Bundled Payments for Care Improvement and Quality of Care Outcomes in HF

Quick Takes

  • The Centers for Medicare & Medicaid Services BPCI program incentivized hospitals to provide quality HF patient management by paying a fee-for-service process and then shared savings or required reimbursement by the hospital depending on how the total cost of an episode of care compared with a target price.
  • The BPCI program was not associated with an improvement in the 30-day or 90-day rates of readmission or mortality of HF patients.
  • Hospitals participating in the BCPI program had no significant change in GWTG-HF process-of-care measures except they were less likely to provide beta-blockers at discharge.

Study Questions:

Can incentivized Bundled Payments for Care Improvement (BCPI) programs improve the quality of care or all-cause mortality for patients hospitalized with heart failure (HF)?


This cross-sectional study, using a difference-in-difference approach, evaluated data collected from the American Heart Association Get With The Guidelines–Heart Failure (GWTG-HF) registry and the Centers for Medicare & Medicaid Services (CMS) Medicare claims from 23 hospitals participating in the BPCI program versus 224 same-state hospitals not participating in the BPCI program (non-BCPI) between November 1, 2008 and August 31, 2018. Primary endpoints included seven quality-of-care measures. Secondary endpoints included nine outcome measures, including in-hospital mortality and hospital-level risk-adjusted 30-day and 90-day all-cause readmission rate and mortality rate.


Overall study data found that in the BPCI hospital patients (n = 8,721) and non-BPCI hospital patients (n = 94,530), 29.8% were ≤75 years old; 52.9% were female, and 35.7% had left ventricular ejection fraction (LVEF) ≤40%. BPCI hospitals were significantly more likely to be a teaching hospital, located in Western rural areas, and without a heart transplant center.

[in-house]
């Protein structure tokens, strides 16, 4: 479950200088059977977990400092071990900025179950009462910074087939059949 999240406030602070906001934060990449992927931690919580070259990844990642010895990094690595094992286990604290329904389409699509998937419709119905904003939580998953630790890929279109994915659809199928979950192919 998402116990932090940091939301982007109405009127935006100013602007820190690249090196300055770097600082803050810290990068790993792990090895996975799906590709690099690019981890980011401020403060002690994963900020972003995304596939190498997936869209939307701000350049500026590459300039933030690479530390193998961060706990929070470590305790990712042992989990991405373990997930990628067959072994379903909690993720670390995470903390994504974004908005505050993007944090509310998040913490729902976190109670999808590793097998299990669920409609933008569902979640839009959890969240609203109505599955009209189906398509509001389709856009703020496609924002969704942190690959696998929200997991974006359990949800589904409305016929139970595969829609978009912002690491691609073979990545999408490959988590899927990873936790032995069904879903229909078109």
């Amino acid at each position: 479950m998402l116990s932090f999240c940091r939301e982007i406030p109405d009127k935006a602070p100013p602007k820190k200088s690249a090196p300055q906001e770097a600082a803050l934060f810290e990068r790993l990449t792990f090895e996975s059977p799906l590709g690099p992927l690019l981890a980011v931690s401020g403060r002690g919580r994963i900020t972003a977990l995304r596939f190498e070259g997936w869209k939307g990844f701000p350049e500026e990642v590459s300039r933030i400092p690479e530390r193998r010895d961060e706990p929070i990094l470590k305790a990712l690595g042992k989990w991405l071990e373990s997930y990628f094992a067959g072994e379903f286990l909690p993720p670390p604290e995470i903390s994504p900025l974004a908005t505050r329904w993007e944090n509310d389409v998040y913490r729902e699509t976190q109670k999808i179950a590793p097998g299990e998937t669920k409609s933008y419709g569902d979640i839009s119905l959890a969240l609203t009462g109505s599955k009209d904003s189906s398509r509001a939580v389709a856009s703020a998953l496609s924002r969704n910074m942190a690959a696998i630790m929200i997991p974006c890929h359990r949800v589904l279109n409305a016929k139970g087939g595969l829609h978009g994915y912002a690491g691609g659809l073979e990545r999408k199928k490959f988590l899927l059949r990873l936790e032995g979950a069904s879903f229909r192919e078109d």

BPCI participation was not associated with a significant likelihood of improvement in process-of-care measures, except for a lesser likelihood to use a beta-blocker at discharge (adjusted odds ratio [aOR], 0.63; 95% confidence interval [CI], 0.41-0.98; p = 0.04). BPCI participation was not associated with a significant improvement in likelihood of receiving at discharge angiotensin-converting enzyme inhibitors/angiotensin receptor blockers, angiotensin receptor-neprilysin inhibitors or aldosterone antagonist; nor of having counseling or placement of cardiac resynchronization therapy (CRT)–pacemaker or CRT–defibrillator (ICD) at discharge. BPCI participation was not associated with an improvement in the provision of 60 minutes of HF education nor of having a follow-up visit within 7 days or less. Discharge to skilled nursing facilities significantly declined in BPCI hospitals and increased in non-BPCI hospitals. BPCI hospitals were less likely to show an improvement in in-hospital mortality (aOR, 0.67; 95% CI, 0.51-0.86; p = 0.002) or their hospital-level risk-adjusted 30-day or 90-day all-cause readmission rate and 30-day or 90-day all-cause mortality rate.


Hospitals participating in the BPCI program did not have an improvement in process-of-care quality measures nor 30-day or 90-day risk-adjusted all-cause mortality and readmission rates.


Data collected from the GWTG-HF registry and CMS BPCI program did not show that hospitals receiving incentives led to an improvement in the outcomes or cost-savings when managing their HF patients. Although the findings were disappointing, the difference-in-difference approach to collect data may have led to the reporting of certain poor results; for example, both the BPCI and non-BPCI hospitals had an absolute increase in rates of beta-blocker use at discharge, but the increase was less in BPCI hospitals.

Despite limitations, the lack of in-hospital mortality benefit found for Black females causes concern for disparity whether due to a lack of statistical power or true outcomes. In addition, the clinical practice patterns in the early phases of the study compared to current practice with pharmacological and technological advancements may have affected the readmission and all-cause mortality rates, including how individual sites collected patient data.

This study provides clinicians with evidence-based data to consider when managing HF patients that are transitioning between acute to post-acute care. Based on these findings, the BPCI program has been revised to a BPCI Advanced Model to better coordinate care, improve quality of care, and reduce health care costs.

Clinical Topics: Heart Failure and Cardiomyopathies, Acute Heart Failure

Keywords: Heart Failure, Patient Care Team, Quality Improvement

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